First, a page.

"Oh Lord, Won't You Buy Me a Mercedes Benz?"
by Simon Popek
Someone might have thought that Mercedes Benz was Germany’s fetish car over the decades. Perhaps it was — along with the other Bavarian giant —, but as Marcedes, Hady Zaccak’s spectacular, very funny and eloquent documentary shows us, the iconic car brand has had — and still has — an even bigger cultural, political, social and economical resonance across the Mediterranean, as “emigrant car” in Lebanon.
The car is of course the most photographed, cherished and fetishised object of the 20th century, worldwide, but things went even wilder in Lebanon from the late fifties; one might say that the nation’s obsession with Mercedes borders on mania, but we could go a step further and claim that Benz’s popularity among local people rivaled the western world’s combined obsession for Monroe (by some accounts the second most photographed object of 20th century) and The Car.
One of the persuasive elements of Zaccak’s film is in its personal and intimate approach; he refers to the never—ending fleet of Mercedes’ in Lebanon as Family, namely as a family who emigrated from Germany to Mid—East soon after the end of World War II and found its permanent domicile and cultural status in Lebanon. There, local cab drivers first embraced the now super—iconic and still operational Ponton and all future spawns (Phantom, for example).
Part found—footage documentary, part observational historiography, Marcedes never fails to lose its roots with the socio-political history of Lebanon. And it’s so beautifully minimalistic; the Warhol-like persistence of showing cars in all imaginable colors, models (from civilian to military ones) and home-made ‘corrections’ is only occasionally interrupted by simple explanatory title cards, while it boasts an ever-impressive lineup of local pop songs. Although you marvel at this majestic archival footage and strive to spot a non-Mercedes in the ongoing sea of bypassing, well, Mercedeses, references to the reality of country’s never ending political and economical turmoil are all-present. The bleak post-WWII economics, the fifteen-year civil war, countless military aggressions from Israel, it’s all there; moreover, Zaccak handles these no doubt tragic events with ironic distance and manages to escape the perils of sentimentality or pathos that too often mar documentaries on political hotspots such as Lebanon.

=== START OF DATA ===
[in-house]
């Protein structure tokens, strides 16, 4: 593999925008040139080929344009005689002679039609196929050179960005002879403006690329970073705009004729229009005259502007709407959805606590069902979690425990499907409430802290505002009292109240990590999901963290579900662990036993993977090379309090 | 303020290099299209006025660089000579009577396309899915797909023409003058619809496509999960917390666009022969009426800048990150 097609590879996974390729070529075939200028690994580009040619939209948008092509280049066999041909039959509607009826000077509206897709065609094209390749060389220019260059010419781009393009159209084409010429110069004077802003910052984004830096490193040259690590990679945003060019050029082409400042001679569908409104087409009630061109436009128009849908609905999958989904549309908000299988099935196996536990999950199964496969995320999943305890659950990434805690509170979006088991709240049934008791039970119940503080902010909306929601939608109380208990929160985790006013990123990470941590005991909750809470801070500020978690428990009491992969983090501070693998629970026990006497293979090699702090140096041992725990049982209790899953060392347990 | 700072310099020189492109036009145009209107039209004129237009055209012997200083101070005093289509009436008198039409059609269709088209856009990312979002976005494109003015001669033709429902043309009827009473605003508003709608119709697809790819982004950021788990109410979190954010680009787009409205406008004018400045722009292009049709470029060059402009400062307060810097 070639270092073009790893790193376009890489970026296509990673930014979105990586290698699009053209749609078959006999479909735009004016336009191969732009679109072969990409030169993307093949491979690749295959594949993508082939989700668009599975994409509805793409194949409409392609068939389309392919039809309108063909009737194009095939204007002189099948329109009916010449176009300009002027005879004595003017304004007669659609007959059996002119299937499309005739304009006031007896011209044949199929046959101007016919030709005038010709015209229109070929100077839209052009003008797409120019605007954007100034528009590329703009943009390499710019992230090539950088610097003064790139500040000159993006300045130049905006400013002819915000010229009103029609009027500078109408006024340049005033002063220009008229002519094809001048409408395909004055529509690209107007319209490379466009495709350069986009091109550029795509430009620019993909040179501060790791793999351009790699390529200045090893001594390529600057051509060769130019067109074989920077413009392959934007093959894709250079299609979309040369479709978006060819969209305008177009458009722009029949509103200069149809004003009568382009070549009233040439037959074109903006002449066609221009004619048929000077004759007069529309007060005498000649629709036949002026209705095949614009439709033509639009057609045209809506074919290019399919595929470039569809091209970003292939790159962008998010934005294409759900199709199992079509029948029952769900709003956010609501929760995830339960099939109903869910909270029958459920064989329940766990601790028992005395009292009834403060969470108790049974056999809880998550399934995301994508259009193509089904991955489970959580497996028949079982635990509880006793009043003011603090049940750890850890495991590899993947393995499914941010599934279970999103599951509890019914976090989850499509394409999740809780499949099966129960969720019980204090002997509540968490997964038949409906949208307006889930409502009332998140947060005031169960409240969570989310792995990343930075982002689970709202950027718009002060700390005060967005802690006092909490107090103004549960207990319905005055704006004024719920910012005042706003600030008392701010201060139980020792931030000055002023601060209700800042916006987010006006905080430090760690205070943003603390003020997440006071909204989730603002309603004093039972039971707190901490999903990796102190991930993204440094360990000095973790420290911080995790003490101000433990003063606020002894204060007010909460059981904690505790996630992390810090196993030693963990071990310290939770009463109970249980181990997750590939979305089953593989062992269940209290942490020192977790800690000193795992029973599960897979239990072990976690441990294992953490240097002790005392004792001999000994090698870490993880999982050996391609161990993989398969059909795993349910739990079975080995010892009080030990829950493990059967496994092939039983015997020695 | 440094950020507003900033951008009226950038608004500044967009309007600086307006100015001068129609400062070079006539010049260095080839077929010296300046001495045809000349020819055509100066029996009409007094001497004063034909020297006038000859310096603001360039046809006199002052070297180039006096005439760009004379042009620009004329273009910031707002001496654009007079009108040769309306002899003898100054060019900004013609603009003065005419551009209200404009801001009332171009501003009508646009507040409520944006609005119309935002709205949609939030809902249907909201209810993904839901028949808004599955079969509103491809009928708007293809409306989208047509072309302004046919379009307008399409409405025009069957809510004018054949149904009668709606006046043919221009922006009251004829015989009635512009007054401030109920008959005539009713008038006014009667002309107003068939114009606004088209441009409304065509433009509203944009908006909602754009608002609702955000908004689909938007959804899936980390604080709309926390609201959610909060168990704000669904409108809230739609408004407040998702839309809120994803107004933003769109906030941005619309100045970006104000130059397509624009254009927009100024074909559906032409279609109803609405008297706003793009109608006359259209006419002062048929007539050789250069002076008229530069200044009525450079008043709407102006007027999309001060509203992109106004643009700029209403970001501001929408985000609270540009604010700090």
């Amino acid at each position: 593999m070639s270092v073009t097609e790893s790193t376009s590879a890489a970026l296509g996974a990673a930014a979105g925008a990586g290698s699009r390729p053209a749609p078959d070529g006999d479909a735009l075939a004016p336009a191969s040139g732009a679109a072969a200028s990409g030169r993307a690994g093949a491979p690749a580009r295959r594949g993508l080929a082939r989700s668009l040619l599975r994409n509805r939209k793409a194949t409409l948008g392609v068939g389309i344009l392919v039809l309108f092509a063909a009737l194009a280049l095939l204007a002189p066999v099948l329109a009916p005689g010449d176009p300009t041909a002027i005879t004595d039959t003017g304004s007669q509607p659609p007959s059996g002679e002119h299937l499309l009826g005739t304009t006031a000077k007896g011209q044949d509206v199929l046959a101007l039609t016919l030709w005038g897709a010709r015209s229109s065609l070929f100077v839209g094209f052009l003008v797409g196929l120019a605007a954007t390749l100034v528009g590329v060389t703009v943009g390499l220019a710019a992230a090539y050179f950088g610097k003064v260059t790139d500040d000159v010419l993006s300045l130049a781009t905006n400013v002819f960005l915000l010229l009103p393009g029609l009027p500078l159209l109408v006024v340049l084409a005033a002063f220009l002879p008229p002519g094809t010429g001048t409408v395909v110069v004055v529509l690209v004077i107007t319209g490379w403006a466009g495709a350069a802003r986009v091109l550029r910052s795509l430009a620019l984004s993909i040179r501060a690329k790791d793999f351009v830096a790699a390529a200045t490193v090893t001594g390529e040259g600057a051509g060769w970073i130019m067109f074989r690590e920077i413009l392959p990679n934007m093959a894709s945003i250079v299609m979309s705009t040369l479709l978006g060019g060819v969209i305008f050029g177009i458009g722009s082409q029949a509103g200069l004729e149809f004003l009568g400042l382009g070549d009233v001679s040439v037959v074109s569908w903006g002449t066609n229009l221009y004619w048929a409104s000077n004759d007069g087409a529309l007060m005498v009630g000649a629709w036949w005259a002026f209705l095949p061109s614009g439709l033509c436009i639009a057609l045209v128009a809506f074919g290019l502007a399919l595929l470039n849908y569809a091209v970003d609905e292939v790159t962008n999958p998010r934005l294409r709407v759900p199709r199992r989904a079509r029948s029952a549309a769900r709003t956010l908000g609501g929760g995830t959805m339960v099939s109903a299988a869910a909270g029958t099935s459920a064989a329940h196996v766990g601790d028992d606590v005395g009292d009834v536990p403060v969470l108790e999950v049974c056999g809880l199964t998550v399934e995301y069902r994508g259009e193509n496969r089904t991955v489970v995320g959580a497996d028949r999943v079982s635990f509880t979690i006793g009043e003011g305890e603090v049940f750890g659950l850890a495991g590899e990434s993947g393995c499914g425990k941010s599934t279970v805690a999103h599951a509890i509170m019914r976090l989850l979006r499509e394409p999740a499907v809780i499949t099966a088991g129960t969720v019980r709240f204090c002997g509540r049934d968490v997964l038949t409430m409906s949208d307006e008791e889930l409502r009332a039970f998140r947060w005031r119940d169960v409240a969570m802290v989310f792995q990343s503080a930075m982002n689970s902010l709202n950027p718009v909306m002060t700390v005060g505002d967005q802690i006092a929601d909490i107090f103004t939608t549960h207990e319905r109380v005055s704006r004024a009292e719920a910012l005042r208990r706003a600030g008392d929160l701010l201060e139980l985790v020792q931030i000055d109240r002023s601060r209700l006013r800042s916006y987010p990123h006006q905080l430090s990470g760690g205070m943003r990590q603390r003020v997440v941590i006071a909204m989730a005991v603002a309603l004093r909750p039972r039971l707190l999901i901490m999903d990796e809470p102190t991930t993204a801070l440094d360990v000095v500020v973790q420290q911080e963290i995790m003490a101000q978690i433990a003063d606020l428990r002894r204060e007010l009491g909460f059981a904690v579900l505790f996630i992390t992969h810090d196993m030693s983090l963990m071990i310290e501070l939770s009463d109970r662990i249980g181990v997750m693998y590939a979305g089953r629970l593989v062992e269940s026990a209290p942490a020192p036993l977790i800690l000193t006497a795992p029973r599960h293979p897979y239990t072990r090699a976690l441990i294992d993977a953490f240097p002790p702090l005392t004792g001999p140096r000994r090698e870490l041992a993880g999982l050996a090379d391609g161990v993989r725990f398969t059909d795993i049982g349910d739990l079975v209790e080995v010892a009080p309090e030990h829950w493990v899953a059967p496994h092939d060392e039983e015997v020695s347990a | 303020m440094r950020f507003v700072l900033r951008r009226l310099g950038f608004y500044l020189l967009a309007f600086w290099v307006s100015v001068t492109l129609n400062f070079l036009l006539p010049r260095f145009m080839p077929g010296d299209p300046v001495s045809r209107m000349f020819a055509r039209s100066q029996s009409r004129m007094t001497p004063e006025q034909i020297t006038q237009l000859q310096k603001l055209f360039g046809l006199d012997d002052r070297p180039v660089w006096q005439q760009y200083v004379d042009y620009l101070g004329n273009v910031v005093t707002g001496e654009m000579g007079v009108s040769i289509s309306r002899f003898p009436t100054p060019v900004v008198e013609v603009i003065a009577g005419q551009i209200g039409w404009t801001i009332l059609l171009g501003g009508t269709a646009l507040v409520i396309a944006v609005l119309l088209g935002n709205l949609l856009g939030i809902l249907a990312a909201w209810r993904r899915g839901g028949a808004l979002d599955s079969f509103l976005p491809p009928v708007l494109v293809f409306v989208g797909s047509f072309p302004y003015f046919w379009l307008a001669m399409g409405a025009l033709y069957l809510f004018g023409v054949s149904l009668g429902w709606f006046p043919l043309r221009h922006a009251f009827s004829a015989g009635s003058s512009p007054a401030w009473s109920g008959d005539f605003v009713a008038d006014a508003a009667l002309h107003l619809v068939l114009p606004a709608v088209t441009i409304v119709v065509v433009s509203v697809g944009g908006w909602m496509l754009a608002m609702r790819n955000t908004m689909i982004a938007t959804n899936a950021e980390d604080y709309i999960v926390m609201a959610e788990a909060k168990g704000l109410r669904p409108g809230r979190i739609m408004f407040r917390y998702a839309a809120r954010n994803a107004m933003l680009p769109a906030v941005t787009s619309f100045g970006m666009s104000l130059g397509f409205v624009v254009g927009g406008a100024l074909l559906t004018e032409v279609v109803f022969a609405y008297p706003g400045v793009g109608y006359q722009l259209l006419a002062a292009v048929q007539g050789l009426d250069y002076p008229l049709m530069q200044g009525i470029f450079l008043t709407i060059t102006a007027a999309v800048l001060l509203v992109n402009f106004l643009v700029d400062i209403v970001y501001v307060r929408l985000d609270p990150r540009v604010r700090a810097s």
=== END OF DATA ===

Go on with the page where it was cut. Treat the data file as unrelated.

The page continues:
In short, Marcedes offers an alternative way of looking at the history of Lebanon in the past sixty years, and Zaccak’s film leaves no room for speculation: the title itself implies Benz’s sainthood in Lebanon, as Mercedes is retitled Marcedes. For the simple reason, ‘mar’ means saint in the Arabic language. Rightfully so, as it indeed was (and still is) a ‘people’s car’, a class—free vehicle for every imaginable social, religious or political group. The craze started with the Ponton in late fifties; it was popularized by taxi drivers and soon became the nation’s icon, driven by everyone from proletariat to political elite.
When an object is so prominently displayed and fetishized in a documentary, doubt inevitably creeps in the spectator’s mind at some point. “It’s an excellent film, but the director must have exaggerated and manipulated the material,” was my initial impression after the screening, but my friendly co-juror Nadeem Jarjoura from Beyrouth quickly repressed my disbelief, claiming that the film is not only accurate but it persuasively complements official history and national mood; it portrays Lebanon in a simple but not naive way, and it truly deepens our understanding of the country. What more do you want from a piece of art?
© FIPRESCI 2011